Implementation Challenge: Vehicle Routing

12th Implementation Challenge


The 12th Implementation Challenge is dedicated to the study of Vehicle Routing problems (broadly defined), bringing together research in both theory and practice. The over-arching purpose of a Challenge is to assess the practical performance of algorithms for a particular problem class, while fostering interactions that transfer ideas between researchers in areas that span algorithms, data structures, implementation, and applications. This rendition of the Challenge is part of the DIMACS Special Focus on Bridging Continuous and Discrete Optimization and will be capped by a workshop hosted by DIMACS at Rutgers University. The event has been postponed because of COVID-19 and is now planned for April 6-8, 2022. This Challenge is being held in honor of David S. Johnson, and the workshop will include activities dedicated to him and his many contributions to the study of algorithms.

Problems Addressed

The Vehicle Routing Problem (VRP) and other related dispatch problems have been widely studied for over fifty years because they are of both practical relevance and theoretical interest. Designing efficient routes for vehicles performing distribution or service functions translates directly to cost savings, making vehicle routing a topic of great commercial interest. Moreover, the fact that it generalizes the Traveling Salesman Problem, but is substantially more difficult, has kept it in the sights of theoreticians for decades. The VRP exists in a myriad of variations that arise from practical considerations like vehicle capacities, delivery time windows, delays in road networks, and the ability to split deliveries.

Because of the expansive problem space, this Challenge will consider multiple VRP variants, representing a mix of classic VRP variants and newer variants inspired by practical considerations. These include some of the most challenging of the VRP family. These problems focus on features that are critical to bridging the gap between application and practice, but they lead to different structural characteristics favoring different solution approaches.

The VRP variants currently included in the Challenge are:

1) Capacitated VRP
2) Capacitated VRP with Time Windows
3) Inventory Routing Problem
4) VRP with Split Deliveries
5) Electric Vehicle Routing
6) Capacitated Arc Routing
7) Time-depandent Capacitated Arc Routing
8) Dynamic Ride Hailing

If you would like to suggest additional variants to consider for inclusion please send email to the organizers describing the suggested variant and the availability of test instances. Variant that are appropriate for consideration should be of sufficient generality to be of broad interest and have some test instances currently available.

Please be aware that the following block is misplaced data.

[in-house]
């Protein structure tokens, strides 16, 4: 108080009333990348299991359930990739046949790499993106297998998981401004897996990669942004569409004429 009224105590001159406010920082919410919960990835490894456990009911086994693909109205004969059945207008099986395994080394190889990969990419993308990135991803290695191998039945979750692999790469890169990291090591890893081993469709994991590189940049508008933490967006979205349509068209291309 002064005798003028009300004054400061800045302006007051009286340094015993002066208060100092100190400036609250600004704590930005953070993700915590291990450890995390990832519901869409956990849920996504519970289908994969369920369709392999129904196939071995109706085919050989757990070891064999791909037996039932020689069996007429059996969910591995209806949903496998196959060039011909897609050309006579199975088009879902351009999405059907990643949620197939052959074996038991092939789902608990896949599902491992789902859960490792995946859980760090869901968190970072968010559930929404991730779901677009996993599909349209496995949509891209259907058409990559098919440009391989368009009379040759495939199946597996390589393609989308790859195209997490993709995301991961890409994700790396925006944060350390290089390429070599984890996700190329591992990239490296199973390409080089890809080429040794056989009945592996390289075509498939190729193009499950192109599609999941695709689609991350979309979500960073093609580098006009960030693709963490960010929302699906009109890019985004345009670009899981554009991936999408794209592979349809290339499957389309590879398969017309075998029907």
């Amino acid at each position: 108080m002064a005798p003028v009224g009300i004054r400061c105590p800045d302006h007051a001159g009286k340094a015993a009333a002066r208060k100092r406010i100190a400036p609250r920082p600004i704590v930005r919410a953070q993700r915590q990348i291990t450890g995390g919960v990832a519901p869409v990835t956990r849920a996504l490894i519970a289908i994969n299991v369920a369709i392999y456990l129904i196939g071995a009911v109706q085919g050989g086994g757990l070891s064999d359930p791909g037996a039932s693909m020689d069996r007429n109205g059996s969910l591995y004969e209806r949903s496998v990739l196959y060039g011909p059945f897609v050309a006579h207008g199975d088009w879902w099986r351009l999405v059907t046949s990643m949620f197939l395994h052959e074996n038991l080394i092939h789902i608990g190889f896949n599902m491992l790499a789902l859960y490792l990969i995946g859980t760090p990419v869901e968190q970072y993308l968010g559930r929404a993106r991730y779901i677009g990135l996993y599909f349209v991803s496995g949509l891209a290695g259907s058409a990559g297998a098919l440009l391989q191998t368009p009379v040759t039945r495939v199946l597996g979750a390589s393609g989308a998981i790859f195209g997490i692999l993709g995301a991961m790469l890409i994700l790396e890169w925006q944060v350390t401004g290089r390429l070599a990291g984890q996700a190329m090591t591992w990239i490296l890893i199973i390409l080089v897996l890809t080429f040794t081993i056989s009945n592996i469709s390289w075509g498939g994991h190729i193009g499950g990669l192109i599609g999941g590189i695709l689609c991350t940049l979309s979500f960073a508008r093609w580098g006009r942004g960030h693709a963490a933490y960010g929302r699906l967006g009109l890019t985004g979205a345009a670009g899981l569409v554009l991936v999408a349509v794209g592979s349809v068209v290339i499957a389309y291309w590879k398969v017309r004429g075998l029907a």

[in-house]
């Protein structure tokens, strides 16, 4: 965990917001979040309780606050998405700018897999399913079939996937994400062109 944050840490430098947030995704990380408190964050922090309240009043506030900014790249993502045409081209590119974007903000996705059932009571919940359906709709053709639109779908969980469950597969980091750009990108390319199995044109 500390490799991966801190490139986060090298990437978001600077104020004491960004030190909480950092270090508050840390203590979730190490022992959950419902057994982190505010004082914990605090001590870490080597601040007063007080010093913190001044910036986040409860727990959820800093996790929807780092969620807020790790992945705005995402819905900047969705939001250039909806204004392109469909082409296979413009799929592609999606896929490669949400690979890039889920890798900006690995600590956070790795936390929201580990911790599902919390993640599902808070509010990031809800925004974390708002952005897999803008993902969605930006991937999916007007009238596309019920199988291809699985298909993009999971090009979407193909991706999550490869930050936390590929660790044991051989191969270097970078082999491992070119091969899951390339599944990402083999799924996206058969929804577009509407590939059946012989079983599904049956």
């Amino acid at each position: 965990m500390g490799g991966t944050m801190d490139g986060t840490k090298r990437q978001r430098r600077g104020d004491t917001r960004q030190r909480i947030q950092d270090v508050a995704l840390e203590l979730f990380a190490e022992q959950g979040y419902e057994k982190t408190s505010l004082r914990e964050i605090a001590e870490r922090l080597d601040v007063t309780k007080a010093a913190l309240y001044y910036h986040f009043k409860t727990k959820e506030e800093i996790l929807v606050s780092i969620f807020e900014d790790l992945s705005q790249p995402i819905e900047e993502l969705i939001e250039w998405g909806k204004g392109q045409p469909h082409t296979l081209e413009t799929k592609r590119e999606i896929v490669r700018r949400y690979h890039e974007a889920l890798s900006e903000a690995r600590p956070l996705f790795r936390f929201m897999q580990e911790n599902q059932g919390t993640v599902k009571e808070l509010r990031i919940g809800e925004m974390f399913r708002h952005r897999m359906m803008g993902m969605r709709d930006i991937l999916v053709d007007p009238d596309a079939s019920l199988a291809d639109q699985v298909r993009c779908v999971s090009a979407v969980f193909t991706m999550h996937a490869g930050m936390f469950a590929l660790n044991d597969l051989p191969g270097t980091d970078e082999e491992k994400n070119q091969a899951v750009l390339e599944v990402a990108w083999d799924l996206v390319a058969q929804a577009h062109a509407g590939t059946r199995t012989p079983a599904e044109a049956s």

Participants in the Challenge are not expected to address all variants, or even multiple ones, although they are welcome to do so.

Each variant has its own webpage that specifies the formulation, instance format, and other special considerations for that variant. These pages can be accessed using the menu at right.

Participation in the challenge can take various forms, as detailed in our participation page. The participation page contains information that pertains to all variants, so please read it first.

Registered Teams

Registration for the Challenge closed on December 8, 2021 with 60 teams registered across the sever tracks.

Implementation Challenge registered competitors in all tracks: View list.

Challenge Goals

The main aim of the challenge is to create a reproducible picture of the state-of-the-art in vehicle routing problems. More specifically, its goals include:

  • Identify and gather (with help from all participants) a standard set of benchmark instances and generators, with emphasis on real-world applications, enabling researchers to compare codes with one another.
  • Encourage the implementation and experimental evaluation of methods with theoretical performance guarantees (such as approximation algorithms), helping identify the most effective algorithmic innovations.
  • Identify realistic variants of the problem taking into account constraints that appear in practice, as well as new applications of existing variants.
  • Produce research papers describing the algorithms studied, the experimental results obtained, and the new instances (or generators) produced. These papers will be presented at the Challenge workshop. Participants are also invited to submit papers with substantial original content to a special issue of one or more journals dedicated to the VRP Challenge.

Final Results

A total of 25 teams were invited to present results at the concluding workshop of the Implementation Challenge. Short papers about the invited solvers as well as videos from the workshop presentations are available on the Final Papers and Videos page (also accessible from the menu at right).

The full video playlist from the workshop includes presentations by the competitors as we as, keynote presentations by Mauricio Resende, Michel Gendreau, Renato Werneck, and Grazia Speranza and the unveiling of CVRP and VRPTW results by Eduardo Uchoa.

Detailed numerical results from the competition are available on the Results page (also accessible from the menu at right).


To receive emails about the Challenge or to post messages once the Challenge begins, please subscribe to our mailing list.

View (and share) the VRP Challenge flyer.

View (and share) an announcement on algorithm evaluation. [Dated October 25, 2021]